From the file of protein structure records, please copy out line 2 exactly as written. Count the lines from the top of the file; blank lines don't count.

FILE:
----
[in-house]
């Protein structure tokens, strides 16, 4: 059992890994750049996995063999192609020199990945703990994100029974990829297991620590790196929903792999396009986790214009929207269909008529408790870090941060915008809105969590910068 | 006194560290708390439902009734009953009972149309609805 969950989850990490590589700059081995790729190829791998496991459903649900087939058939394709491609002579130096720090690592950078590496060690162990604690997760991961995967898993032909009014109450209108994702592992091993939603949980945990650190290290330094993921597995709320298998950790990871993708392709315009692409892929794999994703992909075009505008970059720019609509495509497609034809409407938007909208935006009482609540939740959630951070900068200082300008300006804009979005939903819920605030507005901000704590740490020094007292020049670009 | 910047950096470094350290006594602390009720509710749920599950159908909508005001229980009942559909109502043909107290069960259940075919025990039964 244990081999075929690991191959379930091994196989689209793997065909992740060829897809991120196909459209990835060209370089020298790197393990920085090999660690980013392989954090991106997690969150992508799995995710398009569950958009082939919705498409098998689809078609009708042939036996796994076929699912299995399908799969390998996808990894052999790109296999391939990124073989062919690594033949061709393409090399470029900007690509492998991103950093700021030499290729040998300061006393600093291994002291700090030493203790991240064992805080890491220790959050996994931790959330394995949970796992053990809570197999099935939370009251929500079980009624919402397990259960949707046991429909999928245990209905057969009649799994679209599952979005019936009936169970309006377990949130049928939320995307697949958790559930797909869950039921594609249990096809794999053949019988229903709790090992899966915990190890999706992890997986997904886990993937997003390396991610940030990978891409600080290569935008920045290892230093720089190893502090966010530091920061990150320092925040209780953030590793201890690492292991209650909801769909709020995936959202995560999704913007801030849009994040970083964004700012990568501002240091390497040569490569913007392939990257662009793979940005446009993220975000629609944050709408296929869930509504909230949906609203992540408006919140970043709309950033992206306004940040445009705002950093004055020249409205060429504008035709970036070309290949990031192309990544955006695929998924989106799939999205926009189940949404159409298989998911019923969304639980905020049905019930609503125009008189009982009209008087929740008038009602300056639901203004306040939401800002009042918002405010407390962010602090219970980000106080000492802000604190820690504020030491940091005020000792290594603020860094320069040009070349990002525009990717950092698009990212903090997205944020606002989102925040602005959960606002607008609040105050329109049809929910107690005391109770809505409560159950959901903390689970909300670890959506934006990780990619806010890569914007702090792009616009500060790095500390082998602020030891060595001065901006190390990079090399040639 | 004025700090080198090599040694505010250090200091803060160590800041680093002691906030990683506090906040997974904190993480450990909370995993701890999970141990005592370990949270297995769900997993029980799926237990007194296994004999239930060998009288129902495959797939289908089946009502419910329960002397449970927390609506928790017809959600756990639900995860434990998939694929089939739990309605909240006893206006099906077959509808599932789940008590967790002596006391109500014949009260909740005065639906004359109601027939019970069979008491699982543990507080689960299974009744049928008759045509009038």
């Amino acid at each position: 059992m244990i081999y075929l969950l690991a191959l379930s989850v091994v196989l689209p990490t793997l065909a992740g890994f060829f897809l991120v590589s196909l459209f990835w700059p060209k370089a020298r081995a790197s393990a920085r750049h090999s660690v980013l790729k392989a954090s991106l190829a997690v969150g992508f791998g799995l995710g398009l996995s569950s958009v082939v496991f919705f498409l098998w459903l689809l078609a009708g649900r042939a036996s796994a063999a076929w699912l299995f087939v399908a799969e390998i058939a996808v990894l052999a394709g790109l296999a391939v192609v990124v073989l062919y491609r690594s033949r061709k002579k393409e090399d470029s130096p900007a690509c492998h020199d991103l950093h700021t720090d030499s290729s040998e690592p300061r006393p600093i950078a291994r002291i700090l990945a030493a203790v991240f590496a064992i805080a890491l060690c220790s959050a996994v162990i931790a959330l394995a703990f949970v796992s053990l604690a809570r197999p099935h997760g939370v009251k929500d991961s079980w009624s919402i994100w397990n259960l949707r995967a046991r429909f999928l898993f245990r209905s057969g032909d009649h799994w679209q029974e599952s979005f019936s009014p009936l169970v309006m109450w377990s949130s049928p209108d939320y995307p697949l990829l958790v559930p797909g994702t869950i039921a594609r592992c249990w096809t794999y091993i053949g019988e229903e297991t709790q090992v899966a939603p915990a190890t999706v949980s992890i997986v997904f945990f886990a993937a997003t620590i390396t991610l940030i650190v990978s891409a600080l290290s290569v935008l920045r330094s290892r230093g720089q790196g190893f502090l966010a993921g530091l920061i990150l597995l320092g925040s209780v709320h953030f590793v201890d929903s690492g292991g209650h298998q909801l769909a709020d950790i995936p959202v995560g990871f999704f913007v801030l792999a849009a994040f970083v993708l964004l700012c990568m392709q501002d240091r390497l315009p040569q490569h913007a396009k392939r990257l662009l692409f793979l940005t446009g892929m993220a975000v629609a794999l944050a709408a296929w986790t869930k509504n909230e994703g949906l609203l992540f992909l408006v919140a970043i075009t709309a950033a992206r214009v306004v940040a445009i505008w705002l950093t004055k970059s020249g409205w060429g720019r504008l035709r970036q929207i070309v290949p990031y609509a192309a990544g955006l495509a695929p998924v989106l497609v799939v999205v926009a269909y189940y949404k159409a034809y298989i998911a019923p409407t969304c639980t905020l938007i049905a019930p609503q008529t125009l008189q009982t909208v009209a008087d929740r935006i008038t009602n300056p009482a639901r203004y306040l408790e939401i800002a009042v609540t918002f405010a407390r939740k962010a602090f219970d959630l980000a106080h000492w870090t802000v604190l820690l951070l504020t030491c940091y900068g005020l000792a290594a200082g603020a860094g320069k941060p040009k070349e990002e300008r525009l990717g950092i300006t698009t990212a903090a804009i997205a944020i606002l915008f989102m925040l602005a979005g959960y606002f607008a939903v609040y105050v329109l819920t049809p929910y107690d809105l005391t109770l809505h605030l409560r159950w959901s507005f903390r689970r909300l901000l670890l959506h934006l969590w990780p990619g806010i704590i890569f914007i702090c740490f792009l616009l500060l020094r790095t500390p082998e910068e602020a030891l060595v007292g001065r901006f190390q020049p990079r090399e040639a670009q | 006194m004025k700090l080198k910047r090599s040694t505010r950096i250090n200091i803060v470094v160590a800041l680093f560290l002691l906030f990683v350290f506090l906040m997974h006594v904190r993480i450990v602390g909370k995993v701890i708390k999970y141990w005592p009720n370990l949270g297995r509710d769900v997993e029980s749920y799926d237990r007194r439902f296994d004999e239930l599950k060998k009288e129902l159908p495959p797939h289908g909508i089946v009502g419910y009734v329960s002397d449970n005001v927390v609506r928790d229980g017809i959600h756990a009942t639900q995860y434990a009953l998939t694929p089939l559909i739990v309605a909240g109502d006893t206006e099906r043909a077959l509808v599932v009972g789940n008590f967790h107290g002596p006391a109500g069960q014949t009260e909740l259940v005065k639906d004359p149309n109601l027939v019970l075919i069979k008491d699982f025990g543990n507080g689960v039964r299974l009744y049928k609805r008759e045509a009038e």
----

């Protein structure tokens, strides 16, 4: 059992890994750049996995063999192609020199990945703990994100029974990829297991620590790196929903792999396009986790214009929207269909008529408790870090941060915008809105969590910068 | 006194560290708390439902009734009953009972149309609805 969950989850990490590589700059081995790729190829791998496991459903649900087939058939394709491609002579130096720090690592950078590496060690162990604690997760991961995967898993032909009014109450209108994702592992091993939603949980945990650190290290330094993921597995709320298998950790990871993708392709315009692409892929794999994703992909075009505008970059720019609509495509497609034809409407938007909208935006009482609540939740959630951070900068200082300008300006804009979005939903819920605030507005901000704590740490020094007292020049670009 | 910047950096470094350290006594602390009720509710749920599950159908909508005001229980009942559909109502043909107290069960259940075919025990039964 244990081999075929690991191959379930091994196989689209793997065909992740060829897809991120196909459209990835060209370089020298790197393990920085090999660690980013392989954090991106997690969150992508799995995710398009569950958009082939919705498409098998689809078609009708042939036996796994076929699912299995399908799969390998996808990894052999790109296999391939990124073989062919690594033949061709393409090399470029900007690509492998991103950093700021030499290729040998300061006393600093291994002291700090030493203790991240064992805080890491220790959050996994931790959330394995949970796992053990809570197999099935939370009251929500079980009624919402397990259960949707046991429909999928245990209905057969009649799994679209599952979005019936009936169970309006377990949130049928939320995307697949958790559930797909869950039921594609249990096809794999053949019988229903709790090992899966915990190890999706992890997986997904886990993937997003390396991610940030990978891409600080290569935008920045290892230093720089190893502090966010530091920061990150320092925040209780953030590793201890690492292991209650909801769909709020995936959202995560999704913007801030849009994040970083964004700012990568501002240091390497040569490569913007392939990257662009793979940005446009993220975000629609944050709408296929869930509504909230949906609203992540408006919140970043709309950033992206306004940040445009705002950093004055020249409205060429504008035709970036070309290949990031192309990544955006695929998924989106799939999205926009189940949404159409298989998911019923969304639980905020049905019930609503125009008189009982009209008087929740008038009602300056639901203004306040939401800002009042918002405010407390962010602090219970980000106080000492802000604190820690504020030491940091005020000792290594603020860094320069040009070349990002525009990717950092698009990212903090997205944020606002989102925040602005959960606002607008609040105050329109049809929910107690005391109770809505409560159950959901903390689970909300670890959506934006990780990619806010890569914007702090792009616009500060790095500390082998602020030891060595001065901006190390990079090399040639 | 004025700090080198090599040694505010250090200091803060160590800041680093002691906030990683506090906040997974904190993480450990909370995993701890999970141990005592370990949270297995769900997993029980799926237990007194296994004999239930060998009288129902495959797939289908089946009502419910329960002397449970927390609506928790017809959600756990639900995860434990998939694929089939739990309605909240006893206006099906077959509808599932789940008590967790002596006391109500014949009260909740005065639906004359109601027939019970069979008491699982543990507080689960299974009744049928008759045509009038």